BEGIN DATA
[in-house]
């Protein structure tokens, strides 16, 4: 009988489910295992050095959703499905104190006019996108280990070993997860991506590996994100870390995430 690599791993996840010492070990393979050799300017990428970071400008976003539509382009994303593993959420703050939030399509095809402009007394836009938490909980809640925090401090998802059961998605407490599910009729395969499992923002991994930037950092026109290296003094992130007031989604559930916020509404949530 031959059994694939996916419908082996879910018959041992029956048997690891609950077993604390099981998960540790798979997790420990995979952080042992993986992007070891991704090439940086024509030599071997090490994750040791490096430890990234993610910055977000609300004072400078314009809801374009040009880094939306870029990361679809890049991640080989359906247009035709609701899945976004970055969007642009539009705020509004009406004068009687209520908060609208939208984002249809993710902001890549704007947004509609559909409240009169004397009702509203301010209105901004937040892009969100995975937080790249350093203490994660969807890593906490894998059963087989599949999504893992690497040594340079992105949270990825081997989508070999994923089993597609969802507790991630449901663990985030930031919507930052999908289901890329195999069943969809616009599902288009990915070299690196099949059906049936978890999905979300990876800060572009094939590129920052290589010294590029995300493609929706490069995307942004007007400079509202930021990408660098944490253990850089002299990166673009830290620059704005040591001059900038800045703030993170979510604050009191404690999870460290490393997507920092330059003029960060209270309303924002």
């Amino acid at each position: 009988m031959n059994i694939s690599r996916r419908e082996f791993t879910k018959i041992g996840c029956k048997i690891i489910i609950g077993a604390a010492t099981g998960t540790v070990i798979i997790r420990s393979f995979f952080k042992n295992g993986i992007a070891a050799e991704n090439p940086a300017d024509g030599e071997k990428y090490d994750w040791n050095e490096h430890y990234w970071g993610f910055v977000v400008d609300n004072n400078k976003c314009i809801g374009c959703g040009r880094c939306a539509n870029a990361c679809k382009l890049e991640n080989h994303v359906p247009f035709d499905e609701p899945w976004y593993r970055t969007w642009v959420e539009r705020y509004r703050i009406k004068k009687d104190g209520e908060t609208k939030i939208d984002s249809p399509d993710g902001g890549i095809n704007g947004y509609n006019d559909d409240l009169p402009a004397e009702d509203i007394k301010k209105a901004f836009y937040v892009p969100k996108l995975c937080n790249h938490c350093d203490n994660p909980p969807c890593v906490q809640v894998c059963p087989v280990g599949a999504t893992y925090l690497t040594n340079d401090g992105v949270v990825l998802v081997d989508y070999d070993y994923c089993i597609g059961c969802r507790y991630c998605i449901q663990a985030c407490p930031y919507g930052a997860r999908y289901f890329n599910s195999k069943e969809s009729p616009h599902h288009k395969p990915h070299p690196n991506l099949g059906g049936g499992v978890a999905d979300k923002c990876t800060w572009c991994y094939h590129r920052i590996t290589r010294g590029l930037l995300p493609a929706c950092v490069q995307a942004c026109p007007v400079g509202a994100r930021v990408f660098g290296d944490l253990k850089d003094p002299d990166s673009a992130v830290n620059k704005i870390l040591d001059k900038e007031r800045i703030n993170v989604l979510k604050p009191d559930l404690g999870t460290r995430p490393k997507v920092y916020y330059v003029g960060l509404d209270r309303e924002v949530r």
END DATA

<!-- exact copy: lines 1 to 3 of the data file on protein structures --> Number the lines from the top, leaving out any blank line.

[in-house]
């Protein structure tokens, strides 16, 4: 009988489910295992050095959703499905104190006019996108280990070993997860991506590996994100870390995430 690599791993996840010492070990393979050799300017990428970071400008976003539509382009994303593993959420703050939030399509095809402009007394836009938490909980809640925090401090998802059961998605407490599910009729395969499992923002991994930037950092026109290296003094992130007031989604559930916020509404949530 031959059994694939996916419908082996879910018959041992029956048997690891609950077993604390099981998960540790798979997790420990995979952080042992993986992007070891991704090439940086024509030599071997090490994750040791490096430890990234993610910055977000609300004072400078314009809801374009040009880094939306870029990361679809890049991640080989359906247009035709609701899945976004970055969007642009539009705020509004009406004068009687209520908060609208939208984002249809993710902001890549704007947004509609559909409240009169004397009702509203301010209105901004937040892009969100995975937080790249350093203490994660969807890593906490894998059963087989599949999504893992690497040594340079992105949270990825081997989508070999994923089993597609969802507790991630449901663990985030930031919507930052999908289901890329195999069943969809616009599902288009990915070299690196099949059906049936978890999905979300990876800060572009094939590129920052290589010294590029995300493609929706490069995307942004007007400079509202930021990408660098944490253990850089002299990166673009830290620059704005040591001059900038800045703030993170979510604050009191404690999870460290490393997507920092330059003029960060209270309303924002």
């Amino acid at each position: 009988m031959n059994i694939s690599r996916r419908e082996f791993t879910k018959i041992g996840c029956k048997i690891i489910i609950g077993a604390a010492t099981g998960t540790v070990i798979i997790r420990s393979f995979f952080k042992n295992g993986i992007a070891a050799e991704n090439p940086a300017d024509g030599e071997k990428y090490d994750w040791n050095e490096h430890y990234w970071g993610f910055v977000v400008d609300n004072n400078k976003c314009i809801g374009c959703g040009r880094c939306a539509n870029a990361c679809k382009l890049e991640n080989h994303v359906p247009f035709d499905e609701p899945w976004y593993r970055t969007w642009v959420e539009r705020y509004r703050i009406k004068k009687d104190g209520e908060t609208k939030i939208d984002s249809p399509d993710g902001g890549i095809n704007g947004y509609n006019d559909d409240l009169p402009a004397e009702d509203i007394k301010k209105a901004f836009y937040v892009p969100k996108l995975c937080n790249h938490c350093d203490n994660p909980p969807c890593v906490q809640v894998c059963p087989v280990g599949a999504t893992y925090l690497t040594n340079d401090g992105v949270v990825l998802v081997d989508y070999d070993y994923c089993i597609g059961c969802r507790y991630c998605i449901q663990a985030c407490p930031y919507g930052a997860r999908y289901f890329n599910s195999k069943e969809s009729p616009h599902h288009k395969p990915h070299p690196n991506l099949g059906g049936g499992v978890a999905d979300k923002c990876t800060w572009c991994y094939h590129r920052i590996t290589r010294g590029l930037l995300p493609a929706c950092v490069q995307a942004c026109p007007v400079g509202a994100r930021v990408f660098g290296d944490l253990k850089d003094p002299d990166s673009a992130v830290n620059k704005i870390l040591d001059k900038e007031r800045i703030n993170v989604l979510k604050p009191d559930l404690g999870t460290r995430p490393k997507v920092y916020y330059v003029g960060l509404d209270r309303e924002v949530r």